Museum Highlights in Vienna
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Leopold Museum

Museumsquartier Wien
Museumsplatz 1
1070 Vienna

U2 Museumsquartier
U3 Volkstheater

Daily except Tuesdays from
10 a.m. to 6 p.m.
Thursdays from 10 a.m.
to 9 p.m.
Closed Tuesdays
June, July, August:
Open daily!

EUR 13,- Adults
EUR 9,50 Senior citizens
(60 years and more)
Free entry: Children
(up to the age of 7)
EUR 8,- Reductions with ID

(of 10 or more)
EUR 10,- Adults
EUR 2,50 School classes
EUR 5,- School classes
with guided tour
EUR 6,50 Students

Audio Guides: German, English, Italian, French

Guided Tours: All Languages


One can hardly think of another museum in which the passion for collecting is manifested as strongly as in Vienna’s Leopold Museum. Within the span of a few decades, the physician and collector Rudolf Leopold assembled a collection of more than 5,000 carefully selected artworks. Masterpieces by Gustav Klimt, the world’s largest Egon Schiele collection and key works by Oskar Kokoschka provide fascinating insight into the art of the 20th century.

The abundance of key works by Egon Schiele (1890–1918) in the Leopold Collection is astonishing: “Cardinal and Nun”, “Setting Sun”, “Self-Portrait with Chinese Lanterns”, “Dead City”, “Reclining Woman”, “The Island City” and more. There are works from all of the important phases in the artist’s career.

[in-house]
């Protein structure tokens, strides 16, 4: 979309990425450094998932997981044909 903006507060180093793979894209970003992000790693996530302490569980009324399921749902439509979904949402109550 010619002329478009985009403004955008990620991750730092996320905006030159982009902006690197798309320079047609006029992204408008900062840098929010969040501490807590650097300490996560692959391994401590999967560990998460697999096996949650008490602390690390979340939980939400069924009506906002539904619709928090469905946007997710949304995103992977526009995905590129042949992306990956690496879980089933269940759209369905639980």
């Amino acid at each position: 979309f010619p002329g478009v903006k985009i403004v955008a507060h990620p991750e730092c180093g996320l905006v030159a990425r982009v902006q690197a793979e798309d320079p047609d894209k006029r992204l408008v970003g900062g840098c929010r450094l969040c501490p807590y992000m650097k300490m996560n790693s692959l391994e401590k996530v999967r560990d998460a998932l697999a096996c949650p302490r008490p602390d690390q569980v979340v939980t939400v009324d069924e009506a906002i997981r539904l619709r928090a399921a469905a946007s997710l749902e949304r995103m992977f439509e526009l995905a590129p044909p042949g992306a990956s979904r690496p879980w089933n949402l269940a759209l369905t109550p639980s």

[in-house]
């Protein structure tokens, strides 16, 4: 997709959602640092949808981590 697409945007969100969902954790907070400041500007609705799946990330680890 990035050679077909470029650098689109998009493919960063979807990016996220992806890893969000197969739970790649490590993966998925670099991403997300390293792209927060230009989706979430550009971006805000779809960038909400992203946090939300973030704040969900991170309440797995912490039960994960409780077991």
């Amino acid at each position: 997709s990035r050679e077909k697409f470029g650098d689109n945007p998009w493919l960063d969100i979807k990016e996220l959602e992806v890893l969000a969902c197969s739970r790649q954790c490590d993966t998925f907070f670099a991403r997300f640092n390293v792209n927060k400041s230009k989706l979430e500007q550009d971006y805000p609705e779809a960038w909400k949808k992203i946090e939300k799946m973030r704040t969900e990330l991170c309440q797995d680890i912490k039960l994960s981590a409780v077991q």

The Leopold Museum shows several key masterpieces by Secession founder Gustav Klimt, including “Death and Life“, “Attersee” and “Still Pond”.
Gustav Klimt was among those artists who founded the Vienna Secession in 1897, and he served as the institution’s first president. He played a major role in the development of international Art Nouveau in Vienna around 1900. His cultivation of the »pure line« as an expressive vehicle and his new approach to composition were developments that exerted a decisive influence on the next generation of painters, among them Oskar Kokoschka and Egon Schiele.

In Addition to featuring the works of the expressionist Egon Schiele, the Leopold Museum has also made a name for itself as the museum of Viennese Art Noveau. No other museum offers a comparable cross section of the exceptional achievements of this uniquely Viennese tradition.
The finest examples of turn-of-the-century Viennese craftsmanship are combined with a presentation of painting, graphic art and sculpture, providing insight into this remarkable era. Designed by artists like Kolo Moser or Josef Hoffmann and produced by the Wiener Werkstätte, these objects bear witness to the timeless elegance of art in Vienna around 1900.

The show »Vienna 1900« at the Leopold Museum is organised in an exciting series of chronologically and thematically linked galleries. The epoch is experienced in a diversity that no other museum can offer, in a broad panorama stretching from the Secession through the arts and crafts of Art Nouveau to Expressionism. On view are works by Gustav Klimt, Kolo Moser, Josef Hoffmann, Otto Wagner, Adolf Loos, Richard Gerstl, Egon Schiele, Oskar Kokoschka and many other artists. Text passages from Sigmund Freud and other writers also illuminate this fascinating epoch.